Raging super typhoon Haiyan has become so powerful as it approaches the Philippines that it has actually gone off the scale, surpassing the maximum level of 8.0 to become a magnitude 8.1 storm.
Wind speeds in this incredible storm — which is known as Yolanda in the Philippines — have been measured at 305 km/h, and wind gusts have reached up to 370 km/h. By comparison, Hurricane Wilma in 2005, currently ranked as the most powerful tropical cyclone ever recorded, had wind speeds maxing out at 295 km/h, and an Atlantic storm only needs to reach wind speeds higher than 252 km/h to become a category 5 hurricane. Different storm scales are used for different parts of the world, but one that sees more universal use is the Dvorak scale, which ranks from 1.0 to 8.0.
According to what meteorologist Eric Holthaus wrote on Quartz:
Within the last hour, one real-time estimate of the storm’s intensity has actually ticked slightly above the maximum to 8.1 on an 8.0 scale. This meteorologist, for one, has never seen that before.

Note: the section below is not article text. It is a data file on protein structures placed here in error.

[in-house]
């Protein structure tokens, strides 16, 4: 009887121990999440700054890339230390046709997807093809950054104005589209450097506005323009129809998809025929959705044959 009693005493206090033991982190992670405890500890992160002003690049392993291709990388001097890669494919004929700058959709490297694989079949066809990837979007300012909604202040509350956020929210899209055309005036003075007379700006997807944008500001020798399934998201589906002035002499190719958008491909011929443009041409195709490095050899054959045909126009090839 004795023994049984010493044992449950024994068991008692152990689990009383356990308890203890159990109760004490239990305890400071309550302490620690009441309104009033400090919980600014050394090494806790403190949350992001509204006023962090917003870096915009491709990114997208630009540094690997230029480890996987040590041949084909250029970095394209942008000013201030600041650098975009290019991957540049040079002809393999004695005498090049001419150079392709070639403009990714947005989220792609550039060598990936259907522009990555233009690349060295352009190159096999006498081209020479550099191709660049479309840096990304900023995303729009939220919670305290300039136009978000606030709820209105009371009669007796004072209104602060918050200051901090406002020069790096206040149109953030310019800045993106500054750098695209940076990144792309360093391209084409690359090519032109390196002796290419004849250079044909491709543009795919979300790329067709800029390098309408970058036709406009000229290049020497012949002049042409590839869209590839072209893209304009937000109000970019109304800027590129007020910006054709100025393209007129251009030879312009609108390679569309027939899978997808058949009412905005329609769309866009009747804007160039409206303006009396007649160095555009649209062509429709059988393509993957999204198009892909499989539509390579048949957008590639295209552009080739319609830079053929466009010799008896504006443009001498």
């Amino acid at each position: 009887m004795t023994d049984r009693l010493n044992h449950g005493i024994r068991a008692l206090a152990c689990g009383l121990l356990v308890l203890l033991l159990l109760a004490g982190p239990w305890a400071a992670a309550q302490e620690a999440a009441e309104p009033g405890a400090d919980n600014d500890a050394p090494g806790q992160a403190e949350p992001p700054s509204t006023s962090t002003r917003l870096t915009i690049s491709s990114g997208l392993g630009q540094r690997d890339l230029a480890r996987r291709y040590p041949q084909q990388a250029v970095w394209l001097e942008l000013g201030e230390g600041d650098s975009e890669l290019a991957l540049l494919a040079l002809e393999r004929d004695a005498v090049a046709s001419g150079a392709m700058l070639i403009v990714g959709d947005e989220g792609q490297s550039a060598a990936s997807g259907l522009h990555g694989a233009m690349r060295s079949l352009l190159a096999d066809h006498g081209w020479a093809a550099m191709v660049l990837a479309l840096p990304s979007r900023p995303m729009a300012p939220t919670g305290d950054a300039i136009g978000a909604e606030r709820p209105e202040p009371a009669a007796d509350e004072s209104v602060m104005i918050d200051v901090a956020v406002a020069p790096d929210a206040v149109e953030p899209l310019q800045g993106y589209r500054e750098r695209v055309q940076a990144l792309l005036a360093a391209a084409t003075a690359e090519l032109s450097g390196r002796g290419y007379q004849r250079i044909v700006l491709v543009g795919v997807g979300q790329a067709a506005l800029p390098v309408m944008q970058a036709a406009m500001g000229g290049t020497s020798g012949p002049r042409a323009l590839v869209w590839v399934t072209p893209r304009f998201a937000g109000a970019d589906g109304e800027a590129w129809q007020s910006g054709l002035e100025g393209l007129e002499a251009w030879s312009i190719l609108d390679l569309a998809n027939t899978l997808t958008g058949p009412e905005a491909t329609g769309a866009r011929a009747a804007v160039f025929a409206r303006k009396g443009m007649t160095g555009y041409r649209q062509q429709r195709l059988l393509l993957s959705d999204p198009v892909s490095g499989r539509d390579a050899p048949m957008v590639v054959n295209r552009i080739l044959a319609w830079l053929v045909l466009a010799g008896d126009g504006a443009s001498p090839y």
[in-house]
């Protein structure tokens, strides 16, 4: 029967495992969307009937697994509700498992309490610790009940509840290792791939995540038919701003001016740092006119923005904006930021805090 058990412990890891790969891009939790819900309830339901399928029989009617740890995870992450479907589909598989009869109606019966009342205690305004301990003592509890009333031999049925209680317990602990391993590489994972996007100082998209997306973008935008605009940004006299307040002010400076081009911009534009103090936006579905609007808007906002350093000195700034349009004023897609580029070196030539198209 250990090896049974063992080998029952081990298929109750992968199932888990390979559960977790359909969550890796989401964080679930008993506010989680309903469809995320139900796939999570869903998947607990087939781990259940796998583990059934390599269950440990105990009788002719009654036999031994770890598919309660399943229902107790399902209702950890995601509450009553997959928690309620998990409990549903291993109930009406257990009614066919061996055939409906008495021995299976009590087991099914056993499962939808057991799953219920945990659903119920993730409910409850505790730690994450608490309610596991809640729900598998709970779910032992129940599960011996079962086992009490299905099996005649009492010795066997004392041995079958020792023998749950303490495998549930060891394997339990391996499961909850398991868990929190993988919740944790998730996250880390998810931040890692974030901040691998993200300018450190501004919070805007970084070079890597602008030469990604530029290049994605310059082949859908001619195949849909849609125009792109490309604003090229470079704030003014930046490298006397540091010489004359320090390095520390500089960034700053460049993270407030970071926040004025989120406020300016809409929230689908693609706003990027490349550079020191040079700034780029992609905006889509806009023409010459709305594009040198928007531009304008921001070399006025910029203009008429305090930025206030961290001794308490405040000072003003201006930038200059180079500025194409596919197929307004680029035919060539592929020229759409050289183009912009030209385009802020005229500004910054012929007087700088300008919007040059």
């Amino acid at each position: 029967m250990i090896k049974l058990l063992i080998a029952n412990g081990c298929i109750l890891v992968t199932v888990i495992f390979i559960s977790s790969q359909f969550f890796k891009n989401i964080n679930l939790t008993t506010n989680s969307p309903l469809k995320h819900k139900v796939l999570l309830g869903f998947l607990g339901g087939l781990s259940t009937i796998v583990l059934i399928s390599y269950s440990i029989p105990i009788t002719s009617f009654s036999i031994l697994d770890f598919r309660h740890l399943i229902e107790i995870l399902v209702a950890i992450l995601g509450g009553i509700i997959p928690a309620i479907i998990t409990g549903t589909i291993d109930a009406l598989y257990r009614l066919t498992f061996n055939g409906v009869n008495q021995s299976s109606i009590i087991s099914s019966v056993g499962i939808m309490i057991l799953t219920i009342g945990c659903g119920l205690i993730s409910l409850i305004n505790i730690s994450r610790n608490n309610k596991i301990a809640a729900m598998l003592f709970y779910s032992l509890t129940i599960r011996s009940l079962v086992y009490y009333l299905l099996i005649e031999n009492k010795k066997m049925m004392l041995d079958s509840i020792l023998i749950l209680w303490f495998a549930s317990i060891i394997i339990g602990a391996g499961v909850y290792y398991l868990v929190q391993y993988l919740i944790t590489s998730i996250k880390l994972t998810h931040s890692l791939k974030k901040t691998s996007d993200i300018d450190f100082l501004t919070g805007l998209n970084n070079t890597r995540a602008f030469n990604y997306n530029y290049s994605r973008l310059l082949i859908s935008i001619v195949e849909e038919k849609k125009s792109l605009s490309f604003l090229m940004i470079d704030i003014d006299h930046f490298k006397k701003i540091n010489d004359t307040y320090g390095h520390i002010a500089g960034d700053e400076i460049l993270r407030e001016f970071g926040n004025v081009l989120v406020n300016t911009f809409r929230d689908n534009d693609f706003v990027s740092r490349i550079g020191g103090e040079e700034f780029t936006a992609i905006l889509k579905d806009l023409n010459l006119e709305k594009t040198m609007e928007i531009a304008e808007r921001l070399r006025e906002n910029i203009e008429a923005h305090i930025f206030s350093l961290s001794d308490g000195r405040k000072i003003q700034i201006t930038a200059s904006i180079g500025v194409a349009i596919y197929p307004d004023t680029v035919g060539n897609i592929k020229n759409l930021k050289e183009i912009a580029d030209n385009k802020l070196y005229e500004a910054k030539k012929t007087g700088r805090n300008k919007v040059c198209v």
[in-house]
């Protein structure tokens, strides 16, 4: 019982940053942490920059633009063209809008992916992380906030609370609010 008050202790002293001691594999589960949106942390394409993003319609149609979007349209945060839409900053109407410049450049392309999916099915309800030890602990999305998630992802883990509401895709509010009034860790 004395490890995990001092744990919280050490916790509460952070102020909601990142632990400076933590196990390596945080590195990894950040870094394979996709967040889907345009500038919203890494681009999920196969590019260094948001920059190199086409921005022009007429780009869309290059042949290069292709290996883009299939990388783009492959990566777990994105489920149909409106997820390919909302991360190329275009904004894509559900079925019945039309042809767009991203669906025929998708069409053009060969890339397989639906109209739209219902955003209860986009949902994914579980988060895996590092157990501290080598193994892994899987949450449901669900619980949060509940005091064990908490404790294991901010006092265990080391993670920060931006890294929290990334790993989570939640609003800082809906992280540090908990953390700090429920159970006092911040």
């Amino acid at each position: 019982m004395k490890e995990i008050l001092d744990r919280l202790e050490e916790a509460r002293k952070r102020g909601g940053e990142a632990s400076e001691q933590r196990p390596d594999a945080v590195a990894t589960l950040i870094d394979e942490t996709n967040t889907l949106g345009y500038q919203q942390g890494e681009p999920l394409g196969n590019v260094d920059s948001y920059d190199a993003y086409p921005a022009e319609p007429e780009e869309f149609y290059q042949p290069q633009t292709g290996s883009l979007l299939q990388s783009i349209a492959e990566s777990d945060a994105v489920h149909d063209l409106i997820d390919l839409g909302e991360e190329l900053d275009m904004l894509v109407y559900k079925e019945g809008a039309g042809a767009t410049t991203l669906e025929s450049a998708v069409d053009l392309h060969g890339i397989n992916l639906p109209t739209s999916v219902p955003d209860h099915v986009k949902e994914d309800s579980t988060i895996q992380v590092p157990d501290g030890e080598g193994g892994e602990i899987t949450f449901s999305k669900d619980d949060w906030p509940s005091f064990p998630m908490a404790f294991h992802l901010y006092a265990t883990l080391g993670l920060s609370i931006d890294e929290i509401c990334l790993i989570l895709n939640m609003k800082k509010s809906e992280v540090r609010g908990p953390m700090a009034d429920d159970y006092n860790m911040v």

Thousands are being evacuated in the Philippines ahead of the storm, and several regions of the Visayas Islands are now under the strongest storm alerts used by the nation's weather service. The intense rainfall from the storm is expected to trigger landslides and a storm surge over 5 metres high is likely to push onshore ahead of the storm.
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The storm is expected to make landfall sometime within the next 12 hours, and is expected to be at least the most powerful storm to have ever struck the Philippines. It may even be ranked as the most powerful storm ever seen on Earth.
(Images courtesy: NASA/NOAA/NCEP)
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